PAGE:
GAIT Methodology - Download PDF
- Item No. : 1180.dl
- Publisher : The Institute of Internal Auditors
- Publish Date : August 2007
- Media : Download
- Page count : 41
- Member Price : $0.00
- Non-Member Price : $25.00
This GAIT is provided as a service to members of The IIA.
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The GAIT Methodology is a guide to assessing the scope of IT general controls using a top-down and risk-based approach.
Management and external auditors can use this guide in their identification of key controls within IT general controls as part of and a continuation of their top-down and risk-based scoping of key controls for internal control over financial reporting.
Learn more about the value of an IIA Membership.
What is it?
Who is it for?
How can it help you?
The IIA developed this guidance to help organizations identify key IT general controls where a failure might indirectly result in a material error in a financial statement. More specifically, this methodology enables management and auditors to identify key IT general controls as part of and as a continuation of the company's top-down, risk-based scoping efforts for Section 404 compliance.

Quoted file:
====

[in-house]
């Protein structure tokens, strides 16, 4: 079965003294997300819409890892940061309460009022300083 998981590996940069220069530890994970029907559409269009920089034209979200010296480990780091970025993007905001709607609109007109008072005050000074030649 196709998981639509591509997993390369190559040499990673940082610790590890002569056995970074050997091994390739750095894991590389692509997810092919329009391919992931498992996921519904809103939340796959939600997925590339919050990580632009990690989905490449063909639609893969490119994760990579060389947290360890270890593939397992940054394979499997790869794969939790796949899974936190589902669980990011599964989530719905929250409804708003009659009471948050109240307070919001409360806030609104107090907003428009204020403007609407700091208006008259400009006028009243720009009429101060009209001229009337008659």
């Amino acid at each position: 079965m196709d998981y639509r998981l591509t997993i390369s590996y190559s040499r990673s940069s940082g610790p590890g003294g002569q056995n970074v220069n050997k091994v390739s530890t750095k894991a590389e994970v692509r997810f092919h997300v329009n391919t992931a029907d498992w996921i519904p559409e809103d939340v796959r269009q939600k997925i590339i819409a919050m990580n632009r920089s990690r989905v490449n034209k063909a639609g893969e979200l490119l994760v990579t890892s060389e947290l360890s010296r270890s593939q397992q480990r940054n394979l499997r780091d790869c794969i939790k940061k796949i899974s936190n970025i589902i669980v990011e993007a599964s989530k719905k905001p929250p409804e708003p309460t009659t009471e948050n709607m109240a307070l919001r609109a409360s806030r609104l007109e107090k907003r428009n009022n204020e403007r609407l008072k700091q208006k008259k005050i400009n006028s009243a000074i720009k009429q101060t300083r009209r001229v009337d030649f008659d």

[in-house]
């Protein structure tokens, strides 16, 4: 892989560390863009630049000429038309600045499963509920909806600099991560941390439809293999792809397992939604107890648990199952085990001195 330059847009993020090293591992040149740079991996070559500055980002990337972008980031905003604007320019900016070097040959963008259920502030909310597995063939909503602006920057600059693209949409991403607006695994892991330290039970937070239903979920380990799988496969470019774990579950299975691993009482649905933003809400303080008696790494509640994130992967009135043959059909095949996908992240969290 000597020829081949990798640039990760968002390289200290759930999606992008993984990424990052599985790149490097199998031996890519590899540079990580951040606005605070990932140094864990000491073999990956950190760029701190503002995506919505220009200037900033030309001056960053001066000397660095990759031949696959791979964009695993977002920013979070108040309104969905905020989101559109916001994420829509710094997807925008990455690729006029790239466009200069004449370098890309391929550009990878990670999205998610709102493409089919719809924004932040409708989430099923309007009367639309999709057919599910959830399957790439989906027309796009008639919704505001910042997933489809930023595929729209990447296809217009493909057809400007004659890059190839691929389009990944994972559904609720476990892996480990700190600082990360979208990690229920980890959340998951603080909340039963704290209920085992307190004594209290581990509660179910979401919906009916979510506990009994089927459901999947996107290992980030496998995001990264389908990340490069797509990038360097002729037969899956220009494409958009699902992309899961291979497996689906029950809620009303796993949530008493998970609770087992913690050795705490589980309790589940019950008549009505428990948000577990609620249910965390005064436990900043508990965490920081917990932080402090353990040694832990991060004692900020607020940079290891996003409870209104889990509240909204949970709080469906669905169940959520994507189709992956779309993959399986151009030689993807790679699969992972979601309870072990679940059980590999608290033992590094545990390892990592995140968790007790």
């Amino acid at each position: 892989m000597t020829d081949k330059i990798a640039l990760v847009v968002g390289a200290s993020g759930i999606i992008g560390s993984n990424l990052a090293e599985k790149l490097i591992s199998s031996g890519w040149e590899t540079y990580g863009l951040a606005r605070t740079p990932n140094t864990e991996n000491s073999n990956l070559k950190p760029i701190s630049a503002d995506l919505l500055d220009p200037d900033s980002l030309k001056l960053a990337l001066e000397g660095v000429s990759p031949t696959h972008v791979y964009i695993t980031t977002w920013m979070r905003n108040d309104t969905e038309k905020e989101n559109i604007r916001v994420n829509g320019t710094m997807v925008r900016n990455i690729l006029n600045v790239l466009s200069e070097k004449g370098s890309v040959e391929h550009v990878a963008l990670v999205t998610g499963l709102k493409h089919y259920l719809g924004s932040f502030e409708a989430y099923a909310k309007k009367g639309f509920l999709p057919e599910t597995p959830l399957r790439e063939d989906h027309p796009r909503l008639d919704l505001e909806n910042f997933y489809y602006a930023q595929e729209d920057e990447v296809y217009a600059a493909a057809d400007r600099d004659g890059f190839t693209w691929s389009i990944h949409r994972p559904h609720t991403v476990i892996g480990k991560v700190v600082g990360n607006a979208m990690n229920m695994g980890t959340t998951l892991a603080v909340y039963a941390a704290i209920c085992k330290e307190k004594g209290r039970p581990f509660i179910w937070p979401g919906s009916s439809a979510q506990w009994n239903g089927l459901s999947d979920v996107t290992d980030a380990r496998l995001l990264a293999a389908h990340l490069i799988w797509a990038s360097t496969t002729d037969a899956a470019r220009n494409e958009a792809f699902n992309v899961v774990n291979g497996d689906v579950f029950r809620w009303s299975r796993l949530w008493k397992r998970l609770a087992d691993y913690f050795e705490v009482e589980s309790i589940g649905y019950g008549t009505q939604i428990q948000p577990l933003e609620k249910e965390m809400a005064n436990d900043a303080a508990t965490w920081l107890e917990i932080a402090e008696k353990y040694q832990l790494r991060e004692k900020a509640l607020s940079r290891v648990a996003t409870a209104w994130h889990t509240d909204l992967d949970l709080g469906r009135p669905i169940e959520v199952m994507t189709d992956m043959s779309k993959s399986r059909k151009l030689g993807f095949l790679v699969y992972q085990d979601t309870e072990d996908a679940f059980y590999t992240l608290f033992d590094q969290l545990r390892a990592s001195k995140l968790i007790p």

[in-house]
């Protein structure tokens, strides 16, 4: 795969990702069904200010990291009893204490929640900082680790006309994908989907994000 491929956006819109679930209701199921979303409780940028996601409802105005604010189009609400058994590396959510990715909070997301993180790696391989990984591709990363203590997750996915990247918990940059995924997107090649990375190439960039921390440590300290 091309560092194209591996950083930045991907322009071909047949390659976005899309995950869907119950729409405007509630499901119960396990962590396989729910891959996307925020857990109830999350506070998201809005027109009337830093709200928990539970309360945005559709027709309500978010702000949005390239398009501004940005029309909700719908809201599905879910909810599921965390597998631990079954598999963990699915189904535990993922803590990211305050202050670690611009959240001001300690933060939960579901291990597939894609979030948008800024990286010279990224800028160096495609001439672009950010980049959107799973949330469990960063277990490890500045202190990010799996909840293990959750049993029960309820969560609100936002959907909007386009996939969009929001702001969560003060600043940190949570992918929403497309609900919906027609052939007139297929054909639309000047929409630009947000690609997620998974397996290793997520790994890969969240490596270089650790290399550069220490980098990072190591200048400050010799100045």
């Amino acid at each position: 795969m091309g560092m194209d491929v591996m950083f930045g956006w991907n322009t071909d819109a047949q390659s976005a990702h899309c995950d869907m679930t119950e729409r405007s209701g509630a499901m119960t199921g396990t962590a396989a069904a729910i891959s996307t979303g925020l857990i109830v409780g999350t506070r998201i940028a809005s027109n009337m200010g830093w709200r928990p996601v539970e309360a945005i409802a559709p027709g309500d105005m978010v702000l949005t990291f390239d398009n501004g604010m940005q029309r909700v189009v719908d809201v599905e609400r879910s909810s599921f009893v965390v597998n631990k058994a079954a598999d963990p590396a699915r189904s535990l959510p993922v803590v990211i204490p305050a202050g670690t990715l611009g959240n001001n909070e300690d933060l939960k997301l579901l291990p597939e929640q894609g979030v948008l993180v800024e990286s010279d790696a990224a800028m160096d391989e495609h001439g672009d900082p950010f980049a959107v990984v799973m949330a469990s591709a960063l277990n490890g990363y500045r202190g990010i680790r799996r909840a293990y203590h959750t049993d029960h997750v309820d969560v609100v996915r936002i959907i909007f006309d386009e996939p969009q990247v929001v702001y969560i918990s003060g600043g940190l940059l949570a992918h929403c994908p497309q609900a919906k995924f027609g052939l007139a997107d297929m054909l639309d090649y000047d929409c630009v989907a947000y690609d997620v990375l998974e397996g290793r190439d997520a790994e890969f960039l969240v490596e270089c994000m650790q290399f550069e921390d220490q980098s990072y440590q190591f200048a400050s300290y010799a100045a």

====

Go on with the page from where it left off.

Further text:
If a failure is likely, the methodology identifies the IT general control process risks in detail and the related IT general control objectives that, when achieved, mitigate these risks. CobiT and other methodologies then can be used to identify the key controls that address these IT general control objectives.
The four principles that form the basis for the methodology are consistent with the methodology described in the Public Company Accounting Oversight Board's Auditing Standard No. 5. They are:
1. The identification of risks and related controls in IT general control processes (e.g., in change management, deployment, access security, and operations) should be a continuation of the top-down and risk-based approach used to identify significant accounts, risks to those accounts, and key controls in the business processes.
2. The IT general control process risks that need to be identified are those that affect critical IT functionality in financially significant applications and related data.
3. The IT general control process risks that need to be identified exist in processes and at various IT layers: application program code, databases, operating systems, and networks.